Input-Price Responses to Horizontal Mergers and the Bargaining-Leverage Defense

68 Pages Posted: 15 Apr 2022 Last revised: 11 Apr 2024

See all articles by Rebekah Dix

Rebekah Dix

Massachusetts Institute of Technology (MIT)

Todd Lensman

Massachusetts Institute of Technology (MIT)

Date Written: September 1, 2022

Abstract

We study the implications of endogenous input prices for horizontal merger policy when input prices are set before goods prices. Generalizing the first-order approach of Farrell and Shapiro (2010) and Jaffe and Weyl (2013), we derive a measure of unilateral incentives to adjust input prices after a downstream merger, Input Pricing Pressure. We use this measure to show that mergers often incentivize higher input prices, and that these incentives hinge on changes in downstream pass-through rates and marginal cost efficiencies generated by the merger. By implication, consumer surplus-maximizing antitrust policy may be too lax when input prices are assumed fixed, and it should be biased against claims that input prices will fall after a downstream merger. In an empirical application to local retail beer markets, endogenizing input prices substantially raises the consumer harm from mergers of retailers.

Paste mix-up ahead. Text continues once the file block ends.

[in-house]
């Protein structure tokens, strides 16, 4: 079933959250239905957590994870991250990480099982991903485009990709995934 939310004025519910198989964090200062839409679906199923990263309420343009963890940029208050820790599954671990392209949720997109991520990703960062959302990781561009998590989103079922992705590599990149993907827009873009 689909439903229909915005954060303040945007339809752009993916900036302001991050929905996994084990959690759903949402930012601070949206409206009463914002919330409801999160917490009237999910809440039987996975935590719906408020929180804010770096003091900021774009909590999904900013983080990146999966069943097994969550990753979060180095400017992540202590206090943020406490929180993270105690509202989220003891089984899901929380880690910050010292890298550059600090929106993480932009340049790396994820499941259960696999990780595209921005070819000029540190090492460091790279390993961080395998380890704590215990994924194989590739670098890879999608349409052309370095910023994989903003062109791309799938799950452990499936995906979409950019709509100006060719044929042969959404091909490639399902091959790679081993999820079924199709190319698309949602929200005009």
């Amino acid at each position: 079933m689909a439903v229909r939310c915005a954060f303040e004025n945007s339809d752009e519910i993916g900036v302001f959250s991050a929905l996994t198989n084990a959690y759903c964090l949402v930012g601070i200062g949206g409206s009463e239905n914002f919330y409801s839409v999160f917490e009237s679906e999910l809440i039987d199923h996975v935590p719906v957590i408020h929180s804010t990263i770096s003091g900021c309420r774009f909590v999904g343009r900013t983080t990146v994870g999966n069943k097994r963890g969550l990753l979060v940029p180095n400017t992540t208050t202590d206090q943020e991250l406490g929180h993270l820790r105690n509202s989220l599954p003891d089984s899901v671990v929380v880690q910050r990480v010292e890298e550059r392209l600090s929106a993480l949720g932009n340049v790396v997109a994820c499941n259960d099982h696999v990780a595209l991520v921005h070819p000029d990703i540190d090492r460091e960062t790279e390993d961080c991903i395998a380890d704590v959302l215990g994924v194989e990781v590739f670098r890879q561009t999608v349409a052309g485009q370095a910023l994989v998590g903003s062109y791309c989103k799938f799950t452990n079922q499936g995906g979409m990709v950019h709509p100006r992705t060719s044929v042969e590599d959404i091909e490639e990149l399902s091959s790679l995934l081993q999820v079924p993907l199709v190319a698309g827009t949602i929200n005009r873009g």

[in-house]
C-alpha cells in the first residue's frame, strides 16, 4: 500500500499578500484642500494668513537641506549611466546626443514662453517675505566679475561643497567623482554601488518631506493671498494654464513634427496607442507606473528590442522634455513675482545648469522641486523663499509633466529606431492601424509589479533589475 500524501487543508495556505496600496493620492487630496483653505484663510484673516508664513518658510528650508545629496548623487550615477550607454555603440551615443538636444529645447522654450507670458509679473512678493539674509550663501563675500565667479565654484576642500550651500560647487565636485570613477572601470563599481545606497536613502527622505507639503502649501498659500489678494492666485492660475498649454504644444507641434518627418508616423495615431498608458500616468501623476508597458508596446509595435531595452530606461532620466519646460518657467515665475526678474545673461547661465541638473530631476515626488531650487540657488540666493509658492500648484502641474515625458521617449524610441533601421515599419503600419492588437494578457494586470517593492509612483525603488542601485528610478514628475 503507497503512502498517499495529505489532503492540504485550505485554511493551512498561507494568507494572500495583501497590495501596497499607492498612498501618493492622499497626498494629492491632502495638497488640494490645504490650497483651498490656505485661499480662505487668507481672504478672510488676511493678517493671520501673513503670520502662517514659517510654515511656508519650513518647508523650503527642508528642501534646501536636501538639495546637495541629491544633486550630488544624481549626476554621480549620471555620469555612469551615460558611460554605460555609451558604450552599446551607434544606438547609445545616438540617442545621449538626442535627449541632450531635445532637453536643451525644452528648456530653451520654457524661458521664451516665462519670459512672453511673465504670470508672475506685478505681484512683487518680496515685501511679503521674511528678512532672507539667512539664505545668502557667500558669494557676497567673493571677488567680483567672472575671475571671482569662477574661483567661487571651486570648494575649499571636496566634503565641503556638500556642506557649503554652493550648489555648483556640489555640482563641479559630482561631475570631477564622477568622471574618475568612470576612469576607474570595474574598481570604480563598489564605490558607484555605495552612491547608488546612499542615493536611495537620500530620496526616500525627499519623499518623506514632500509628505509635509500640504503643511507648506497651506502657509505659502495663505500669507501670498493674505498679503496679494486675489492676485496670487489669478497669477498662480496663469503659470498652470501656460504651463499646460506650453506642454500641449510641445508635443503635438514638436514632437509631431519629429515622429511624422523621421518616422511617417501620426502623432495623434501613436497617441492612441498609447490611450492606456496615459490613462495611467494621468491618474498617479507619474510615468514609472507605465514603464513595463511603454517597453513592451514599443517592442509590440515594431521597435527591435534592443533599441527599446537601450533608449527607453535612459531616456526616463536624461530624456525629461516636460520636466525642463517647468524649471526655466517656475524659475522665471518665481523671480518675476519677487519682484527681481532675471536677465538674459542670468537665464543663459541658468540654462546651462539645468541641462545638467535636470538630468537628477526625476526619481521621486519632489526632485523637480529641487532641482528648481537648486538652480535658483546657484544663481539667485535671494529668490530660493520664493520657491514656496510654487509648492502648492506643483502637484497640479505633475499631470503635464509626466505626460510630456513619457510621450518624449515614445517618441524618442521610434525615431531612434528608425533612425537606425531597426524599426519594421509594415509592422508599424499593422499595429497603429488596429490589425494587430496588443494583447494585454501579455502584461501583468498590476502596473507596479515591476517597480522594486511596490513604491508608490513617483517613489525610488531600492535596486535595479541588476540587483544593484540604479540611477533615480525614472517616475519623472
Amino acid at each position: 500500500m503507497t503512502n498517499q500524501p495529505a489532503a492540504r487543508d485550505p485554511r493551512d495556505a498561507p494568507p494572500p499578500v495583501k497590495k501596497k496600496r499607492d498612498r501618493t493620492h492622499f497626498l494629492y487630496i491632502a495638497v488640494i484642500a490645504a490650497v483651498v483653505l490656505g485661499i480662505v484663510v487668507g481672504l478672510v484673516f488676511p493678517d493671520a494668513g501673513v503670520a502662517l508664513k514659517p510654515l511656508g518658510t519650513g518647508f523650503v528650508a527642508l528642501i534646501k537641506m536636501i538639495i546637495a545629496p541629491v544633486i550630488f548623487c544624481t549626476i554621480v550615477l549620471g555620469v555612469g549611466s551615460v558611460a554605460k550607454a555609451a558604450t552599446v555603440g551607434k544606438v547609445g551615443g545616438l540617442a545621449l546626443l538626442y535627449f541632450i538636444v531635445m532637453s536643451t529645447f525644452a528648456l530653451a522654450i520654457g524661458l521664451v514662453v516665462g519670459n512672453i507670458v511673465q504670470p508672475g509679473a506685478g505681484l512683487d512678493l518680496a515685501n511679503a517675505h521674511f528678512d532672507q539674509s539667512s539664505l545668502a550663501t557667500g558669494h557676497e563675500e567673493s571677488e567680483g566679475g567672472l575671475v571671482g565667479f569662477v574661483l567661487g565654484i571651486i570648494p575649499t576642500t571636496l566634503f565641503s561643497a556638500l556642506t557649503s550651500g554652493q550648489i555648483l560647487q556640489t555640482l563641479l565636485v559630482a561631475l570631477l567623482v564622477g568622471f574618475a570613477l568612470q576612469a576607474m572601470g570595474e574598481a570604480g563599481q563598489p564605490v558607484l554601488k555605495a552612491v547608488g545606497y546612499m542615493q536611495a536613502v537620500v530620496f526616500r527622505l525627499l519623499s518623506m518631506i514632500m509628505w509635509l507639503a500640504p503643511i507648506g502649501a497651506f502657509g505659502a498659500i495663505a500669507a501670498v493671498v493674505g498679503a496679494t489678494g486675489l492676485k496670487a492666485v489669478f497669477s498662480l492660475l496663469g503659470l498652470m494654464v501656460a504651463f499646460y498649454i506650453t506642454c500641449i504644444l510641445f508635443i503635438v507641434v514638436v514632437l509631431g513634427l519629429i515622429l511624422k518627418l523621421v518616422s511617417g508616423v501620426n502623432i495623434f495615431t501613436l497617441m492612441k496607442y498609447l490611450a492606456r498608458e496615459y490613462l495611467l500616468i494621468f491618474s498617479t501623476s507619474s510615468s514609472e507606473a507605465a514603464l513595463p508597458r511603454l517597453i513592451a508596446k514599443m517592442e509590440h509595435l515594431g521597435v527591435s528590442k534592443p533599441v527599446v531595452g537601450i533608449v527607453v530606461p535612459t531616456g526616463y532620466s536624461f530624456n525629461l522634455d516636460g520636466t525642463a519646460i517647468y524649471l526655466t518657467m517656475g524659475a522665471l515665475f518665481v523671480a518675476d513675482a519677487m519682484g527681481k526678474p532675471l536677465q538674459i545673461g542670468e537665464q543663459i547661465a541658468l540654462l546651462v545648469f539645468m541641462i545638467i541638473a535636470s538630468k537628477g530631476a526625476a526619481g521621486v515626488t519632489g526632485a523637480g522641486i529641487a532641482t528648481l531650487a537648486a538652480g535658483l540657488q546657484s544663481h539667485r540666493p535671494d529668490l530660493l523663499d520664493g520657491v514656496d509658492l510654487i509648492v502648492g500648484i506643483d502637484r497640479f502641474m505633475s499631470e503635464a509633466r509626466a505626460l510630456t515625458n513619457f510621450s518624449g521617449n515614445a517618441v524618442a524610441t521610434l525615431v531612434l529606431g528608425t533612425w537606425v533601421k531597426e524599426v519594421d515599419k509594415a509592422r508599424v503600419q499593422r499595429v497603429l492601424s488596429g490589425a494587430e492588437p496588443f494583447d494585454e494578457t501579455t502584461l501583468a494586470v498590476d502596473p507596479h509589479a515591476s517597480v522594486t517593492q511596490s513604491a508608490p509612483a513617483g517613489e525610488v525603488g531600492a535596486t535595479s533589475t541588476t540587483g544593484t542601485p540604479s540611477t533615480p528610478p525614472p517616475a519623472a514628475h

Keywords: antitrust, buyer power, vertical relationships

Suggested Citation

Dix, Rebekah and Lensman, Todd, Input-Price Responses to Horizontal Mergers and the Bargaining-Leverage Defense (September 1, 2022). Available at SSRN: https://ssrn.com/abstract=4074160 or http://dx.doi.org/10.2139/ssrn.4074160

Rebekah Dix (Contact Author)

Massachusetts Institute of Technology (MIT) ( email )

77 Massachusetts Avenue
50 Memorial Drive
Cambridge, MA 02139-4307
United States

Todd Lensman

Massachusetts Institute of Technology (MIT) ( email )

77 Massachusetts Avenue
50 Memorial Drive
Cambridge, MA 02139-4307
United States

HOME PAGE: http://toddlensman.com

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